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Graphic Devices Used By The Editors Of Ancient And Mediaeval Manuscripts To Mark Verse-Lines In Classical Hebrew Poetry

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Chapter Summary

In the search for particular devices that mark Classical Hebrew Poetry (CHP), one would be amazed at the lack of consensus among Biblical scholars. In comparison with the Qumran Mss, mediaeval incunabula exhibit more sensitivity for poetic texts, marking them with a variety of structures. The simplest device used for making them more evident was to place blank rows before and after them. Initially, as some of the Qumran, early Greek (e.g. Codex Sinaiticus), and Latin (Vulgate) Mss indicate, the use of unwritten areas was successfully applied to delimit adjacent verse-lines. Such awareness of poetic rhythm that must have inspired verse division by means of blanks is continued by other textual traditions with roots in the third century CE (Codex Alexandrinus, Peshiṭta, The Samaritan Pentateuch), which preferred to use various symbols for similar reasons.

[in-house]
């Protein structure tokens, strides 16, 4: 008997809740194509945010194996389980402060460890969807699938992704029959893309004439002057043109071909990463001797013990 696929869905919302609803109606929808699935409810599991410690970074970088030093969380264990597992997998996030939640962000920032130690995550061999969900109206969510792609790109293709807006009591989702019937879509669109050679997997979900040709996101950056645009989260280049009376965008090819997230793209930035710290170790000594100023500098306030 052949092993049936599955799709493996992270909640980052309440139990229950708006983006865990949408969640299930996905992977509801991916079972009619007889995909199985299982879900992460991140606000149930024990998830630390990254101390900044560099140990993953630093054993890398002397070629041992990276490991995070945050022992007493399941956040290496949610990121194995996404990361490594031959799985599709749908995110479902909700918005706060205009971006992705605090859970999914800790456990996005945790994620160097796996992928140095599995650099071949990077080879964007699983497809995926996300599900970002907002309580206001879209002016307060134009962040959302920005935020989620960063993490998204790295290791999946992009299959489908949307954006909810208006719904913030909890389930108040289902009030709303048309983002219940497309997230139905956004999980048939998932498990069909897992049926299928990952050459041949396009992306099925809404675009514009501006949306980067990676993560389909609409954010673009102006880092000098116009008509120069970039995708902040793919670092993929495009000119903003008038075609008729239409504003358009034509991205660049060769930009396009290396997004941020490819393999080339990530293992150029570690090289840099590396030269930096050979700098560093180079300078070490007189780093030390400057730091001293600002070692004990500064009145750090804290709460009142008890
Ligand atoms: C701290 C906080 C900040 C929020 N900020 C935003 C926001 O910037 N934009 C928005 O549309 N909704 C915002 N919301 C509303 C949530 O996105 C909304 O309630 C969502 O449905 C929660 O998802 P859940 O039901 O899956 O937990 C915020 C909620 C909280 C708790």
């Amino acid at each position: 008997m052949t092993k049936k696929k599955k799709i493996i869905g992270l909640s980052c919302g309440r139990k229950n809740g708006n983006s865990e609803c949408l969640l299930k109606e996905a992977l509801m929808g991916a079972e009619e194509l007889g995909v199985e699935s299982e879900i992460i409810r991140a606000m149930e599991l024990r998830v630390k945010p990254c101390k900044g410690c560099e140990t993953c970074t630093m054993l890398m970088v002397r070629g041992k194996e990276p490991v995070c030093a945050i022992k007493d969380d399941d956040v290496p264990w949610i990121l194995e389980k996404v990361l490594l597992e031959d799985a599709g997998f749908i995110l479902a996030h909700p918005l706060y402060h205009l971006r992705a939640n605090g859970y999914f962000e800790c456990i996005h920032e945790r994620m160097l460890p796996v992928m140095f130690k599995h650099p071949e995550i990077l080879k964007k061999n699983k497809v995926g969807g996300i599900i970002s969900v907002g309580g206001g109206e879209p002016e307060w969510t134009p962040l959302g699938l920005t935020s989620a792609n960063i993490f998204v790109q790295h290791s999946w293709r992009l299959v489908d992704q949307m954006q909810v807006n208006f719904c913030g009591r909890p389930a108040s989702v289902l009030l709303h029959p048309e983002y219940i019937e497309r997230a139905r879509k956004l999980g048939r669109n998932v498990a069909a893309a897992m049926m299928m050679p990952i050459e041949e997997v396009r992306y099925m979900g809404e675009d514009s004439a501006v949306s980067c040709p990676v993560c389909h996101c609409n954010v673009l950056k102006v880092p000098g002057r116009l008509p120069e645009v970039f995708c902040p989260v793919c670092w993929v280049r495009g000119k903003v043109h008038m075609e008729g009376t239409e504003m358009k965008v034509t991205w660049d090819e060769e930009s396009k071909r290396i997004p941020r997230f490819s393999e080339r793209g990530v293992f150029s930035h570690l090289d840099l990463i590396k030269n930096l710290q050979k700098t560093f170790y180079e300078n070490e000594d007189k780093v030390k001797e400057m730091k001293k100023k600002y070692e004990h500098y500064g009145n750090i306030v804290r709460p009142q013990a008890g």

Keywords: biblical scholars; Classical Hebrew Poetry (CHP); Codex Alexandrinus; Mediaeval manuscripts; Peshiṭta; Qumran Mss; textual traditions; The Samaritan Pentateuch



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